64

Ponderous (adj)

Heavy burden.

A swarthy, ponderous giant of a man.

65

Portend (adj)

An indication of something to happen.

The eclipses portend some major events.

66

Posit (v)

Accept as true.

The Confucian view posits a perfectible human nature.

67

Postulate (v)

Assume the truth of (something) as a basis for reasoning.

His theory postulated a rotatory movement for hurricanes.

68

Bolster (v)

Support.

The fall in interest rates is starting to bolster confidence.

69

Bombastic (adj)

Big and bold.

Bombastic rhetoric.

70

Brood (v)

To think or worry over something.

A brood of chicks.

71

Burgeon (v)

Grow rapidly.

Manufacturers are keen to cash in on the burgeoning demand.

72

Exacting (adj)

Demanding.

The exacting standards laid down by the organic food industry.

73

Rebuke (v)

Criticize, censure.

She had rebuked him for drinking too much.

74

Dulcet (adj)

Sweet sounding.

Record the dulcet tones of your family and friend.

75

Toady (n)

Servile follower.

A person who behaves obsequiously to someone important.

76

Gall (n)

Impudence.

The bank had the gall to demand a fee.

77

Cloying (adj)

Sweeting.

A romantic, rather cloying story.

78

Sully (v)

To stain or tarnish.

They were outraged that anyone should sully their good name.

79

Defile (v)

Spoil.

The land was defiled by a previous owner.

80

Pithy (adj)

Brief or terse

Her comments were pithy and to the point.

81

Slovenly (adj)

Lazy.

A fat, slovenly ex-rock star.

82

Onerous (adj)

Heaven burden.

He found his duties increasingly onerous.

83

Scourge (n)

Curse.

The scourge of mass unemployment.

84

Candor (adj)

Frankness.

A man of refreshing candor.

85

Boor (n)

Churlish, rude.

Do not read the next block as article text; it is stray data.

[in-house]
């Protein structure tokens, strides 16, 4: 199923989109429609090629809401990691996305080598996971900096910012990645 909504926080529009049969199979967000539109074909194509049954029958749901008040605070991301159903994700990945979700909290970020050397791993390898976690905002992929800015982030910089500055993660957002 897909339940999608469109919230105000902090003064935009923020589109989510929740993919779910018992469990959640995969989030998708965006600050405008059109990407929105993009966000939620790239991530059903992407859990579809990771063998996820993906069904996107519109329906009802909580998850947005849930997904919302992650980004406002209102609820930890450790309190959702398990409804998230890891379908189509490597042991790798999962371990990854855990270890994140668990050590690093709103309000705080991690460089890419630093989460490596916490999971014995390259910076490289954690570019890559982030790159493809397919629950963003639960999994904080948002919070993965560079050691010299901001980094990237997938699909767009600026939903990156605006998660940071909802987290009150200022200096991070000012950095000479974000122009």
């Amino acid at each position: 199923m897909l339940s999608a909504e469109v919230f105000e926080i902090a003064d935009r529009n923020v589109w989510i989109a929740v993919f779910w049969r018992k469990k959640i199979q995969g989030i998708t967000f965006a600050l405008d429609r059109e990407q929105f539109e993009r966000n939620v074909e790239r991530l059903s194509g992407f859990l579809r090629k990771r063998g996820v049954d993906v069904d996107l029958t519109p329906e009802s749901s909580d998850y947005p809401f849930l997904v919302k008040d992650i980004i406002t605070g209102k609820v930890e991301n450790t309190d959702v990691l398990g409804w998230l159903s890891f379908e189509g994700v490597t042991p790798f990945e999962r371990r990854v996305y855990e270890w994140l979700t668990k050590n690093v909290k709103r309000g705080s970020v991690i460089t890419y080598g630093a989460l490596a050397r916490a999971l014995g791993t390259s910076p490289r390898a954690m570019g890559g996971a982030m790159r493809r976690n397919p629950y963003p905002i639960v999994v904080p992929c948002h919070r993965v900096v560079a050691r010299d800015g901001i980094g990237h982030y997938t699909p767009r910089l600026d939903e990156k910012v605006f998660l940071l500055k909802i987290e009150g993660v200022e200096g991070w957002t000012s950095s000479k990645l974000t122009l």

A rough and bad-mannered person.

86

Moribund (adj)

In a death like state.

On examination she was moribund and dehydrated.

87

Pine (v)

Earning, longing for something or somebody.

She pined for him all day long.

88

Siren (n)

An attractive young woman.

89

Cache (n)

Temporary Store.

An arms cache.

90

Lionize (v)

Praise.

Modern sportsmen are lionized and feted.

91

Skulk (v)

Move around furtively.

Don't skulk outside the door like a spy!

92

Emendation (n)

Correction to text.

Here are some suggested emendations.

93

Euphony (n)

Pleasing sound.

The poet put euphony before mere factuality.

94

Terse (adj)

Brief, laconic.

A terse statement.

95

Trite (adj)

Common place, hackneyed.

This point may now seem obvious and trite.

96

Malefactor (n)

A person who commits a crime or some other wrong.

97

Obtuse (adj)

Dull, stupid.

Some of the lyrics are a bit obtuse.

98

Ingratiate (v)

Get into someone's favor by flattery.

A sycophantic attempt to ingratiate herself with the local aristocracy,

99

Travesty (n)

A false, absurd, or distorted representation of something.

The absurdly lenient sentence is a travesty of justice.

100

Philology (n)

Study of language.